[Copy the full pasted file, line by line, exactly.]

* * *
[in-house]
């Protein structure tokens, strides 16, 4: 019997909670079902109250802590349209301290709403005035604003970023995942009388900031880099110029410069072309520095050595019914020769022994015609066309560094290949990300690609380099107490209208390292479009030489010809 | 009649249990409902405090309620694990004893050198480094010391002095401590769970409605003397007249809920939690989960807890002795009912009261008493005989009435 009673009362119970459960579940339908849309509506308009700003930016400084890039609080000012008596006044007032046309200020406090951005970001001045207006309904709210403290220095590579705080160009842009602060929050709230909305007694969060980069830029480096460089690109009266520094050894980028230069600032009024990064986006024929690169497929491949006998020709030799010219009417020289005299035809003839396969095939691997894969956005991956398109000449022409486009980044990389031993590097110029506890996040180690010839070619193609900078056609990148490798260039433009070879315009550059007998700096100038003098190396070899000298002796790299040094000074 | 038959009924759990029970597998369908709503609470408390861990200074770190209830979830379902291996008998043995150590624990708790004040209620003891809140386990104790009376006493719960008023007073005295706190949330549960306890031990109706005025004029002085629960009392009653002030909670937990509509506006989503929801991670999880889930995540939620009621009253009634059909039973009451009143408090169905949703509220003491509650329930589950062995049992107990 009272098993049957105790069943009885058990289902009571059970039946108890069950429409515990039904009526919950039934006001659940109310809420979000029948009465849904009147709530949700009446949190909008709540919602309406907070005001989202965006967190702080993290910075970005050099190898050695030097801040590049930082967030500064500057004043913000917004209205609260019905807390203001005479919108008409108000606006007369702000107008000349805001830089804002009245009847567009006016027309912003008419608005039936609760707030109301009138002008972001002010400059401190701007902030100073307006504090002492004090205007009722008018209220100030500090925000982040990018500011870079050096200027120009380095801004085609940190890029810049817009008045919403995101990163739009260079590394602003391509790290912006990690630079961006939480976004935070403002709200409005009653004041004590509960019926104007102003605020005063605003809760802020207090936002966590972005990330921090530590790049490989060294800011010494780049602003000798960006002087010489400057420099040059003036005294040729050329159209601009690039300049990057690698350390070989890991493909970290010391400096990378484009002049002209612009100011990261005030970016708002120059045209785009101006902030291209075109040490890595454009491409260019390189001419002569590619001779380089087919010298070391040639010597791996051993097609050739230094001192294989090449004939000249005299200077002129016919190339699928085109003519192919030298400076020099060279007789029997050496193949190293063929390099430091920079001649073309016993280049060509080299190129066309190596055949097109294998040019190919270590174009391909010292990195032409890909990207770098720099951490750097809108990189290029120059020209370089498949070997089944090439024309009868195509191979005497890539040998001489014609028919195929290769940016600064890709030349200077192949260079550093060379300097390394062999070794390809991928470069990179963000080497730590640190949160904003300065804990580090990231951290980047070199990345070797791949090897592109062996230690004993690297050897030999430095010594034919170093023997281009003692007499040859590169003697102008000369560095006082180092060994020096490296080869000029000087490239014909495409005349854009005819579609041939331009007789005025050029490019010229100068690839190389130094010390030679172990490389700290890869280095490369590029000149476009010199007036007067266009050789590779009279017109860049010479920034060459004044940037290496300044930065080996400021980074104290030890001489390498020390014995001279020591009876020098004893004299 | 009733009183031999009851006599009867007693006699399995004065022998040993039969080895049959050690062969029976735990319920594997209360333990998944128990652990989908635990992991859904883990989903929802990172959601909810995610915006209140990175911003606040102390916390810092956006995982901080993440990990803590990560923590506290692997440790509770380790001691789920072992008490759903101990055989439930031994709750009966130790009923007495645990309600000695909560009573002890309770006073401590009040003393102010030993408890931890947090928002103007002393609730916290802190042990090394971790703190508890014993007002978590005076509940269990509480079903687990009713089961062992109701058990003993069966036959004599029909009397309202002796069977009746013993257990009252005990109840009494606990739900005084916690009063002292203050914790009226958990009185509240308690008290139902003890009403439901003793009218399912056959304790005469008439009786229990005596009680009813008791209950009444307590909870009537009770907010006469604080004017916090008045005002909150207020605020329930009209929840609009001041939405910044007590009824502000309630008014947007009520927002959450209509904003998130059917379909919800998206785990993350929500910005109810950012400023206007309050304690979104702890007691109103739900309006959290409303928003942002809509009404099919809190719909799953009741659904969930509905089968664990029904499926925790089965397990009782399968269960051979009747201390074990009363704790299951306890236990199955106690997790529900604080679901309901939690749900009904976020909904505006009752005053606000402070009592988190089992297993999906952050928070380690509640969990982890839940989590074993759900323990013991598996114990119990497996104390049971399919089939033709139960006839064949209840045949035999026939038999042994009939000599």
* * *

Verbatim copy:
[in-house]
């Protein structure tokens, strides 16, 4: 019997909670079902109250802590349209301290709403005035604003970023995942009388900031880099110029410069072309520095050595019914020769022994015609066309560094290949990300690609380099107490209208390292479009030489010809 | 009649249990409902405090309620694990004893050198480094010391002095401590769970409605003397007249809920939690989960807890002795009912009261008493005989009435 009673009362119970459960579940339908849309509506308009700003930016400084890039609080000012008596006044007032046309200020406090951005970001001045207006309904709210403290220095590579705080160009842009602060929050709230909305007694969060980069830029480096460089690109009266520094050894980028230069600032009024990064986006024929690169497929491949006998020709030799010219009417020289005299035809003839396969095939691997894969956005991956398109000449022409486009980044990389031993590097110029506890996040180690010839070619193609900078056609990148490798260039433009070879315009550059007998700096100038003098190396070899000298002796790299040094000074 | 038959009924759990029970597998369908709503609470408390861990200074770190209830979830379902291996008998043995150590624990708790004040209620003891809140386990104790009376006493719960008023007073005295706190949330549960306890031990109706005025004029002085629960009392009653002030909670937990509509506006989503929801991670999880889930995540939620009621009253009634059909039973009451009143408090169905949703509220003491509650329930589950062995049992107990 009272098993049957105790069943009885058990289902009571059970039946108890069950429409515990039904009526919950039934006001659940109310809420979000029948009465849904009147709530949700009446949190909008709540919602309406907070005001989202965006967190702080993290910075970005050099190898050695030097801040590049930082967030500064500057004043913000917004209205609260019905807390203001005479919108008409108000606006007369702000107008000349805001830089804002009245009847567009006016027309912003008419608005039936609760707030109301009138002008972001002010400059401190701007902030100073307006504090002492004090205007009722008018209220100030500090925000982040990018500011870079050096200027120009380095801004085609940190890029810049817009008045919403995101990163739009260079590394602003391509790290912006990690630079961006939480976004935070403002709200409005009653004041004590509960019926104007102003605020005063605003809760802020207090936002966590972005990330921090530590790049490989060294800011010494780049602003000798960006002087010489400057420099040059003036005294040729050329159209601009690039300049990057690698350390070989890991493909970290010391400096990378484009002049002209612009100011990261005030970016708002120059045209785009101006902030291209075109040490890595454009491409260019390189001419002569590619001779380089087919010298070391040639010597791996051993097609050739230094001192294989090449004939000249005299200077002129016919190339699928085109003519192919030298400076020099060279007789029997050496193949190293063929390099430091920079001649073309016993280049060509080299190129066309190596055949097109294998040019190919270590174009391909010292990195032409890909990207770098720099951490750097809108990189290029120059020209370089498949070997089944090439024309009868195509191979005497890539040998001489014609028919195929290769940016600064890709030349200077192949260079550093060379300097390394062999070794390809991928470069990179963000080497730590640190949160904003300065804990580090990231951290980047070199990345070797791949090897592109062996230690004993690297050897030999430095010594034919170093023997281009003692007499040859590169003697102008000369560095006082180092060994020096490296080869000029000087490239014909495409005349854009005819579609041939331009007789005025050029490019010229100068690839190389130094010390030679172990490389700290890869280095490369590029000149476009010199007036007067266009050789590779009279017109860049010479920034060459004044940037290496300044930065080996400021980074104290030890001489390498020390014995001279020591009876020098004893004299 | 009733009183031999009851006599009867007693006699399995004065022998040993039969080895049959050690062969029976735990319920594997209360333990998944128990652990989908635990992991859904883990989903929802990172959601909810995610915006209140990175911003606040102390916390810092956006995982901080993440990990803590990560923590506290692997440790509770380790001691789920072992008490759903101990055989439930031994709750009966130790009923007495645990309600000695909560009573002890309770006073401590009040003393102010030993408890931890947090928002103007002393609730916290802190042990090394971790703190508890014993007002978590005076509940269990509480079903687990009713089961062992109701058990003993069966036959004599029909009397309202002796069977009746013993257990009252005990109840009494606990739900005084916690009063002292203050914790009226958990009185509240308690008290139902003890009403439901003793009218399912056959304790005469008439009786229990005596009680009813008791209950009444307590909870009537009770907010006469604080004017916090008045005002909150207020605020329930009209929840609009001041939405910044007590009824502000309630008014947007009520927002959450209509904003998130059917379909919800998206785990993350929500910005109810950012400023206007309050304690979104702890007691109103739900309006959290409303928003942002809509009404099919809190719909799953009741659904969930509905089968664990029904499926925790089965397990009782399968269960051979009747201390074990009363704790299951306890236990199955106690997790529900604080679901309901939690749900009904976020909904505006009752005053606000402070009592988190089992297993999906952050928070380690509640969990982890839940989590074993759900323990013991598996114990119990497996104390049971399919089939033709139960006839064949209840045949035999026939038999042994009939000599």